Published December 12, 2022

Federal government commits $2.4 million in crisis money to athletes' mental health

The additional money is to give athletes access to mental health care professionals where they train and compete

By Donna Spencer

Canada's sports minister has committed $2.4 million in crisis funding for athletes' mental health.

Pascale St-Onge announced Monday in Montreal the money will support crisis care, education and training for Olympic and Paralympic athletes and coaches.

A wave of active and retired athletes have pointed to abusive and toxic environments in Canadian high-performance sport. They've demanded culture change from the system and their federations, and there have also been calls for a national inquiry into sport.

St-Onge told The Canadian Press her conversations with athletes touched on two themes: the stress and isolation of training for and competing in two Olympic Games through COVID-19 restrictions, as well as anxiety and tension over relationships with those who oversee and manage them.

"One thing that became really clear to me is athletes are right now going through a difficult time," St-Onge said in a phone interview. "There's a lot of anxiety.

"The past few months have been pretty hard on athletes around the conversation about safe sport, about all the abuse, harassment and sometimes sexual abuse that we hear about in many different sports."

The additional money is to give athletes access to mental health care professionals where they train and compete.

"They have access to psychological support, but that's very aimed at sport performance and helping them achieve their goals," St-Onge explained. 

"This is a new element. The goal is to have people on site directly where the athletes train and compete, so when there is a situation, they have support on site to deal with those matters."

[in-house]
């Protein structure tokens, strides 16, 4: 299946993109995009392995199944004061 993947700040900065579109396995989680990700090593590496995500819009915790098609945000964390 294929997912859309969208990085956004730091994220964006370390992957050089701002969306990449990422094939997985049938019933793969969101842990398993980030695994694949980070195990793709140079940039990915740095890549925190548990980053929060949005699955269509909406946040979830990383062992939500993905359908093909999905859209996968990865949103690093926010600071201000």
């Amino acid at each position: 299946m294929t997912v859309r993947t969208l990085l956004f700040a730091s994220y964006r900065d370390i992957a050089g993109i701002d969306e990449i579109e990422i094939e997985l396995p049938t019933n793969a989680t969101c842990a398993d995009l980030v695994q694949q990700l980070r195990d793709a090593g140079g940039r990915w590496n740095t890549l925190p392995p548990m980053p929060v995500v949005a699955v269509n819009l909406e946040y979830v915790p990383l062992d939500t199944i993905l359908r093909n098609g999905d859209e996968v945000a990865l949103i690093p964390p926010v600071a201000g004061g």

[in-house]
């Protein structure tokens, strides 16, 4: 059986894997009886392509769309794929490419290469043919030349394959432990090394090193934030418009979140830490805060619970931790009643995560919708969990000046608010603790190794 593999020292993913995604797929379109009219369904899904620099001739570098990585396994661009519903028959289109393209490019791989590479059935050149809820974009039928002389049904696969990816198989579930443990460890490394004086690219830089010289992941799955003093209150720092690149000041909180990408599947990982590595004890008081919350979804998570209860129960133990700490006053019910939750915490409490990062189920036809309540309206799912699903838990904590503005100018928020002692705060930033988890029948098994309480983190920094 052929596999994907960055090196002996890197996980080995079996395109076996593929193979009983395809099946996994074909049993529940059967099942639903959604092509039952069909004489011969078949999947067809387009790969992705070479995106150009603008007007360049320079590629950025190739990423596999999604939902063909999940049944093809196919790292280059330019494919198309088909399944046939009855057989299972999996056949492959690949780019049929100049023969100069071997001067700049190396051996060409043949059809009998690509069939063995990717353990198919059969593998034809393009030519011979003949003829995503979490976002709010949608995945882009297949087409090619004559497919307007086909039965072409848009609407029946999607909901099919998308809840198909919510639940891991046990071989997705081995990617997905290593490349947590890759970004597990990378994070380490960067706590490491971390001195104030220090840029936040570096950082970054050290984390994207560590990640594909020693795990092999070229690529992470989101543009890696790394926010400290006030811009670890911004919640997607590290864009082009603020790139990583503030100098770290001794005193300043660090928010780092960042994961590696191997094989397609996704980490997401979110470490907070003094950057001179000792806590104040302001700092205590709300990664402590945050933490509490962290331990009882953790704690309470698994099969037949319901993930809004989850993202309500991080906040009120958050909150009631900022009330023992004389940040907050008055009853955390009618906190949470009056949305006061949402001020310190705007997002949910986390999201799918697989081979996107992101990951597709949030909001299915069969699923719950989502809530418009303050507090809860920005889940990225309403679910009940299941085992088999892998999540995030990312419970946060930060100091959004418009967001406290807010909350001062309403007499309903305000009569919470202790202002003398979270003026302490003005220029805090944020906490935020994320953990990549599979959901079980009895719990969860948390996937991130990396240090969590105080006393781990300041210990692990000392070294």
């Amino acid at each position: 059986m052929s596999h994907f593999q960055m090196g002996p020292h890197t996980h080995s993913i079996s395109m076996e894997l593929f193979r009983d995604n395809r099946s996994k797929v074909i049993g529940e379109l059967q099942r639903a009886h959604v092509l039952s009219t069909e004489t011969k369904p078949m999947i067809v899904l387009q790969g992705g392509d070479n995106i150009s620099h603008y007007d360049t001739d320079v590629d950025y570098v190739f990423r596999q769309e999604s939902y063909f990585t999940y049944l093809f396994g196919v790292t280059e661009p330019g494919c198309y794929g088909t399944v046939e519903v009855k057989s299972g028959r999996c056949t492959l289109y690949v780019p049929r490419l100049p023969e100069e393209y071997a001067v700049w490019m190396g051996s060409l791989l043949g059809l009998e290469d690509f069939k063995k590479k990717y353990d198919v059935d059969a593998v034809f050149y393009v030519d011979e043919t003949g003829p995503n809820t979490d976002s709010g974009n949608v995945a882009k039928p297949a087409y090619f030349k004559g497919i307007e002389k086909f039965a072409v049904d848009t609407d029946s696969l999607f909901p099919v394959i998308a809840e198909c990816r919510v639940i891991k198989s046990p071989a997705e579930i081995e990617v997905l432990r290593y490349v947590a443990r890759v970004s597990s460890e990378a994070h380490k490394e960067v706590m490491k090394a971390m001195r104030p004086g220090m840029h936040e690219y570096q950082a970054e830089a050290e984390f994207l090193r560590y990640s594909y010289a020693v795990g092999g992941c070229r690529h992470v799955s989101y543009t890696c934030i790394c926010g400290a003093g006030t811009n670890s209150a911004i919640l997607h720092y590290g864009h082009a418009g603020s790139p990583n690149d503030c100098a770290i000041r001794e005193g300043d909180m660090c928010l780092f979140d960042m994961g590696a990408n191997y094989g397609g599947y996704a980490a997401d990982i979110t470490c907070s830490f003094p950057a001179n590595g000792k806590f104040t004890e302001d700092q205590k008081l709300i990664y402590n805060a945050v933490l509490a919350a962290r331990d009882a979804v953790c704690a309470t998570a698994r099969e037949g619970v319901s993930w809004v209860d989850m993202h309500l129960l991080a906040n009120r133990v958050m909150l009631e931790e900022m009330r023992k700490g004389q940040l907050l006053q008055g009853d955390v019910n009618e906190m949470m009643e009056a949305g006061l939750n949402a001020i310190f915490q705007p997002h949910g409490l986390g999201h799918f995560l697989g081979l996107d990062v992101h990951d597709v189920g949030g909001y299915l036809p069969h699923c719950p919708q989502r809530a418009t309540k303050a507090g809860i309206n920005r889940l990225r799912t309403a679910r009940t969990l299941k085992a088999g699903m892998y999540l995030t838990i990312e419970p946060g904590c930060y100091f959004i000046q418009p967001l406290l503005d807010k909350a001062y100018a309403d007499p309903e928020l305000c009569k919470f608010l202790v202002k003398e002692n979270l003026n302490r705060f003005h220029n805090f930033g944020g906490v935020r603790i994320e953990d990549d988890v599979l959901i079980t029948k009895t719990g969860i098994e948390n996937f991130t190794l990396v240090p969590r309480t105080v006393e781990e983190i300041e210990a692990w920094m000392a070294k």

St-Onge referred to bobsled and skeleton athletes and their adversarial relationship with their leadership. More than 70 athletes called for the resignation of the federation's president and high-performance director throughout the summer.

A new president was elected in November.

"I was extremely worried about the impact it had on them because when they're performing, it's such a high-speed sport, they are actually putting themselves at risk," St-Onge said.

"If they are not completely focused on what they are doing and their technique, if they're worried about stuff happening outside, it can really be dangerous for them. I felt it was necessary to provide direct support for these types of situations."

Three-time Olympic bobsledder Neville Wright, who represents his sport and track and field on AthletesCan's board of directors, says the mental-health funding is a start.

"There's an immediate need for mental-health resources," he said. "With everything that's going on in sport right now, there's definitely a need right now.

"But I think if somehow we can shift the culture, change the culture and improve culture overall, maybe the need for mental-health resources could potentially go down."

The money will be administered via the network of sports institutes across the country and the Canadian Olympic Committee's wellness program Game Plan.

St-Onge launched the office of the sport integrity commissioner in June to handle complaints. The office received 24 complaints between June and September.

Sport organizations must become signatories to the office in order to receive federal funding.

"I'm working on a lot of things to change the sports system to make the environment more safe for athletes," St-Onge said. "This was something I felt was needed right now."

Two parliamentary committees have held hearings on Canadian sport in recent months. A Heritage Committee held Hockey Canada's feet to the fire over its handling of alleged sexual assaults.

Female athletes testified in front of a Status of Women committee on sport safety for women and girls earlier this month.

"The two committees that are studying right now the sport system are doing a great job and asking the right questions," St-Onge said. 

"The Heritage Committee is looking more at the governance piece of sports federations and the Status of Women Committee is talking to victims, listening to their stories, and also experts that have worked all their lives in safe-sport research and environment. 

"We're still waiting for their recommendations. They're going to be extremely important. There's so many things we need to work on."

Banner image:  THE CANADIAN PRESS/Justin Tang

This report by The Canadian Press was first published Dec. 12, 2022.

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